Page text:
Hedge fund assets grew a record $149 billion during the last three months of 2010, according to new data released on Wednesday.
According to Hedge Fund Research (HFR), which tracks industry performance and asset flows, hedge funds around the world now invest $1.917 trillion.
Investors added $13.1 billion in new money during the last quarter after having put in $19 billion in the third quarter. In total, pension funds, endowments and wealthy investors added $55.5 billion in new money in 2010, the highest annual total since 2007. The rest of the increase during the last quarter came from market gains.
The increased flows came even as the industry delivered only lackluster returns of 10 percent, lagging behind mutual funds and the industry's own more impressive 19 percent gain in 2009.
The industry is almost back to its peak size of the second quarter of 2008, when assets hit $1.93 trillion, right before the height of the financial crisis.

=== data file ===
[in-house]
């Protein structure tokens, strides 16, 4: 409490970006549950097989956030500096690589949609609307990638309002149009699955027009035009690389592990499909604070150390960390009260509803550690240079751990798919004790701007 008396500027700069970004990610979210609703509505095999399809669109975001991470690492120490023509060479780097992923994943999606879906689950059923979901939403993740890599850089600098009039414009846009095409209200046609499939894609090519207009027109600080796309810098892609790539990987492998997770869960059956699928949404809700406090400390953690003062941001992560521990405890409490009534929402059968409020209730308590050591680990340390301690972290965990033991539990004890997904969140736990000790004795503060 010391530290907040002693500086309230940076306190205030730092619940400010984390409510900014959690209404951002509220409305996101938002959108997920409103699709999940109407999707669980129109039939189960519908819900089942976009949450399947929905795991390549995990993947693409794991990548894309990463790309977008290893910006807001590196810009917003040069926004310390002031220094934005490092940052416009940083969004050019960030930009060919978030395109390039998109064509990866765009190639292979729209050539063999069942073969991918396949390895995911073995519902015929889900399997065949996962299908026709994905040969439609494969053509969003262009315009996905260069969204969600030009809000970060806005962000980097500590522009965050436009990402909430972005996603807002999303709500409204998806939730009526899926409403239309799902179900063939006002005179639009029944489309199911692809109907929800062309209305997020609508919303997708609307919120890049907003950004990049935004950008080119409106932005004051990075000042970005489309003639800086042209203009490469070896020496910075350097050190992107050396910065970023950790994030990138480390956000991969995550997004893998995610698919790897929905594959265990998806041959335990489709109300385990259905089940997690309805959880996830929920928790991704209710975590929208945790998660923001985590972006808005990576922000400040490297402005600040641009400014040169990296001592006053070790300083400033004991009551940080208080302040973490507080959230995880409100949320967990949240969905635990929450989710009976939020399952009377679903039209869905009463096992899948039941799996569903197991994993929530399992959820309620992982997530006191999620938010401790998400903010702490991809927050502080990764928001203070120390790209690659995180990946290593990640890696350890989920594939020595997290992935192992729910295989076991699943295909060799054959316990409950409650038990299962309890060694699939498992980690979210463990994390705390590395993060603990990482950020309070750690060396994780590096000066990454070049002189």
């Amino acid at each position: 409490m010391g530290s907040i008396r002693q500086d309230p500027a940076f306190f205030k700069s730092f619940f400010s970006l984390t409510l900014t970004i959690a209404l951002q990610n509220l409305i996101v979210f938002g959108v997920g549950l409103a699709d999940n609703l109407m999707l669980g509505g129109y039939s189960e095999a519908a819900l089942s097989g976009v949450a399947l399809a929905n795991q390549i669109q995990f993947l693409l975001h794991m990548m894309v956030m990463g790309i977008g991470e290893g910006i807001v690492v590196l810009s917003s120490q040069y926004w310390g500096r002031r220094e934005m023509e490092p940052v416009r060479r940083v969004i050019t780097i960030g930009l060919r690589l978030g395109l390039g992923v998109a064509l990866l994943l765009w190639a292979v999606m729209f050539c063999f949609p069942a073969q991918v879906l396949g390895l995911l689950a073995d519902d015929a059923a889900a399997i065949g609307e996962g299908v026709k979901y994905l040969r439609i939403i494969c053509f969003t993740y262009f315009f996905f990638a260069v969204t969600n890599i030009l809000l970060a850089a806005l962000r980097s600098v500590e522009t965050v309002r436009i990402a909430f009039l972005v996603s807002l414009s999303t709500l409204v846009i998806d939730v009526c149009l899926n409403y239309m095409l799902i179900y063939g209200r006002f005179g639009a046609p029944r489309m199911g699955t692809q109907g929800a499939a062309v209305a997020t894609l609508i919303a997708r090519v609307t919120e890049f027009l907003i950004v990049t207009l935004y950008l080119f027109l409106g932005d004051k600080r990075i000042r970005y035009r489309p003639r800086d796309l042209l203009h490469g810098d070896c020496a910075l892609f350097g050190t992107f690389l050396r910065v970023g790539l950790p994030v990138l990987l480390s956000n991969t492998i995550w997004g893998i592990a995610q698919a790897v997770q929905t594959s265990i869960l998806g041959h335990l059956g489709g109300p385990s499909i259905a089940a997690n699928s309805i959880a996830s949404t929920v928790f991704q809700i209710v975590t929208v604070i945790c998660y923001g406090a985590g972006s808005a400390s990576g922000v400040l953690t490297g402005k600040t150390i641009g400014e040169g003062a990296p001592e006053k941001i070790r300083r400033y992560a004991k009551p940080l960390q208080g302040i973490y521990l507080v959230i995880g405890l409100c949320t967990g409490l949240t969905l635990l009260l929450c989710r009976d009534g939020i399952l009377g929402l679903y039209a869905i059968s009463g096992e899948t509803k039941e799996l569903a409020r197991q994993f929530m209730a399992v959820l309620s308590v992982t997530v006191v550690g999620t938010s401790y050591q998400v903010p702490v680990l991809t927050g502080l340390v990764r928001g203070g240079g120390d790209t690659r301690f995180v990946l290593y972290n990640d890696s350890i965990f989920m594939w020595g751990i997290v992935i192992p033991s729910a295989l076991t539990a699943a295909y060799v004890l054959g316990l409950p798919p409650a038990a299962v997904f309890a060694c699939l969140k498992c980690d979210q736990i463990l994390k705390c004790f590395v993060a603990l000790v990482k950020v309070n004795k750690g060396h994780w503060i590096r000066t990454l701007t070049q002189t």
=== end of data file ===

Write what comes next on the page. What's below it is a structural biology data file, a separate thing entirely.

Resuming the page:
But the flows also suggest investors are taking a more cautious stance by sticking with established players. The data show that 80 percent of net new assets went to big fund firms that oversee more than $5 billion in assets.
The second half of 2010 was a historic time in the hedge fund industry, characterized by powerful and pervasive trends shaping the institutional landscape of the hedge fund industry, Kenneth Heinz, President of HFR, said in a statement.
As the industry is positioned to surpass its previous asset peak, global investors are focused on the dynamics of inflation protection, strategic specialization, enhanced liquidity, improved structure and transparency for accessing hedge fund performance in coming years, he said.
Macro and relative value funds were the most popular with investors, as clients hoped those types of funds could best navigate volatile currency and interest rate markets.
Event-driven funds which focus on mergers and acquisitions were also popular, pulling in $14 billion during 2010.
But the industry's biggest category, equity hedge funds that can take long and short bets, failed to excite investors and added only $2.6 billion in new money during the year.
(Reporting by Svea Herbst-Bayliss, editing by Gerald E. McCormick)